Stentor

Nothing is ever quieter than when it’s loud. When all the tiny noises are gone and it’s just one big noise. It’s like you dialed the volume up to 11 and ended up back at 1.

war and peace in the undergrowth

The crickets, the owls, the passing cars, the airplanes overhead, the distant laughter, the hum of generators, the crying babies, the noisy lovers, the rustle of deer in the cornstalks and raccoons in the trash cans. Your own breath. The overhead fan. The refrigerator defrosting. Imagine they’re all gone. Now imagine they’re all been replaced by the unimaginably loud thudding of the footsteps of a giant.

an anonymous call from a cumulonimbus cloud

Except, of course, there’s no such thing as a giant, and so it’s probably the blood pounding in your head, or the bass of the stereo next door, or a minor earthquake. You don’t even bother to go look. You turn to the Internet to ask if there’s been an earthquake. It takes a while to determine that there has not been an earthquake, and by that time the not-earthquake is over. The ordinary noise is back. You shake your head, asking yourself, then what did I hear? And then: did I actually hear something? If you can’t imagine what could have made a noise, then was the noise really made?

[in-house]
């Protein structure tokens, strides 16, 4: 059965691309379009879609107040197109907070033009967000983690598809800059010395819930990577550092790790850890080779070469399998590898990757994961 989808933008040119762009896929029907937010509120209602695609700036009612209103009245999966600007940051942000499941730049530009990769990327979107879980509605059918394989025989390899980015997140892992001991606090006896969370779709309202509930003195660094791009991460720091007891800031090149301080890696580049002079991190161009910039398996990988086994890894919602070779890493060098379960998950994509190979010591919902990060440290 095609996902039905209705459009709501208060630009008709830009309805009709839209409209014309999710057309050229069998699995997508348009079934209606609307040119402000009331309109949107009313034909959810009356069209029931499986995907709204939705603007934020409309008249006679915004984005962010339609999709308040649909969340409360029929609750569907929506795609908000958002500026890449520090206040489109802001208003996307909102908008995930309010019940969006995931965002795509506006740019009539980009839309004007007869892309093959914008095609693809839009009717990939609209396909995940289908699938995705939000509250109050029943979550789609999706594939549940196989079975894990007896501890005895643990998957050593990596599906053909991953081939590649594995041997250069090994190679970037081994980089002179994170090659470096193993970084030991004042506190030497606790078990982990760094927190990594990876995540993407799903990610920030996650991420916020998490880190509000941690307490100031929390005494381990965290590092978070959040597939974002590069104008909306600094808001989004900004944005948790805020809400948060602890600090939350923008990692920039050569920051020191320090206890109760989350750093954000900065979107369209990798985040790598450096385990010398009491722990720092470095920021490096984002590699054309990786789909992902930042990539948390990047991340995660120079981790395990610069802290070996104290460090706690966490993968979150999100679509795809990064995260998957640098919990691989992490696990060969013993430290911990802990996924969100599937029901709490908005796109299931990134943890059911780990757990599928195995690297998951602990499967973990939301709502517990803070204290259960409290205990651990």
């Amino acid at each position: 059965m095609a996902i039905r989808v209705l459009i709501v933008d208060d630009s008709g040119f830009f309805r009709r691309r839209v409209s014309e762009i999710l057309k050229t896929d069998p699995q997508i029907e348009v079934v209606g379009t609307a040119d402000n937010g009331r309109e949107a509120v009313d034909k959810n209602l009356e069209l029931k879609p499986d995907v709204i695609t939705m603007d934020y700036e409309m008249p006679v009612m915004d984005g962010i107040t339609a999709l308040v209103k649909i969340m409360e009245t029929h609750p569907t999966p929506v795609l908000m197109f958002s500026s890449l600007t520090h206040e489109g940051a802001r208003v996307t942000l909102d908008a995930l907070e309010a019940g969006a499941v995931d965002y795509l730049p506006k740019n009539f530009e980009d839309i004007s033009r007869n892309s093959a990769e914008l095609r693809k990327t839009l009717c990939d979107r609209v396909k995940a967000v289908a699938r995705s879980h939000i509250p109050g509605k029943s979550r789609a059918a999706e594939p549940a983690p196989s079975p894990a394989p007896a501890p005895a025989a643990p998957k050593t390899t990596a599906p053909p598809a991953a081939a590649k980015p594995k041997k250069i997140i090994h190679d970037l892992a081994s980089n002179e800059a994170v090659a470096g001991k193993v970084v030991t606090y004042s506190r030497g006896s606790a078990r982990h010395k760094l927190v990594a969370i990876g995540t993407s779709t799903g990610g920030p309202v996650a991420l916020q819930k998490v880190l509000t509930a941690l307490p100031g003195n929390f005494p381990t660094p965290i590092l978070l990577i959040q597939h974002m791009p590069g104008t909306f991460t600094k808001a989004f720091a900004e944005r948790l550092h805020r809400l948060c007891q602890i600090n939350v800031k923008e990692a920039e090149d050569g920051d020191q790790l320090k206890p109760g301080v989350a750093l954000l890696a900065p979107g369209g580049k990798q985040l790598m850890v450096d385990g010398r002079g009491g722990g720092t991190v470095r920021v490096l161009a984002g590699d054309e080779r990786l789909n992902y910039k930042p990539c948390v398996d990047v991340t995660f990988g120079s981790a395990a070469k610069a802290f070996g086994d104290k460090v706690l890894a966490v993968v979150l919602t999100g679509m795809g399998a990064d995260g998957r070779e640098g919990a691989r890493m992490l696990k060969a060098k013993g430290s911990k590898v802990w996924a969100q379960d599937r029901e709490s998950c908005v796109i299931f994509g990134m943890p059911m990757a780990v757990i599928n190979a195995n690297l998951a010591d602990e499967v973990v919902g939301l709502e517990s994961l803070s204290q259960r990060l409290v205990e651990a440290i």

a thousand miles from the sea: chambered nautilus

By the next morning, you and everyone else on the giant’s path have forgotten that minute of pure noise that canceled out noise.

the morning after
the broken window
the broken bird

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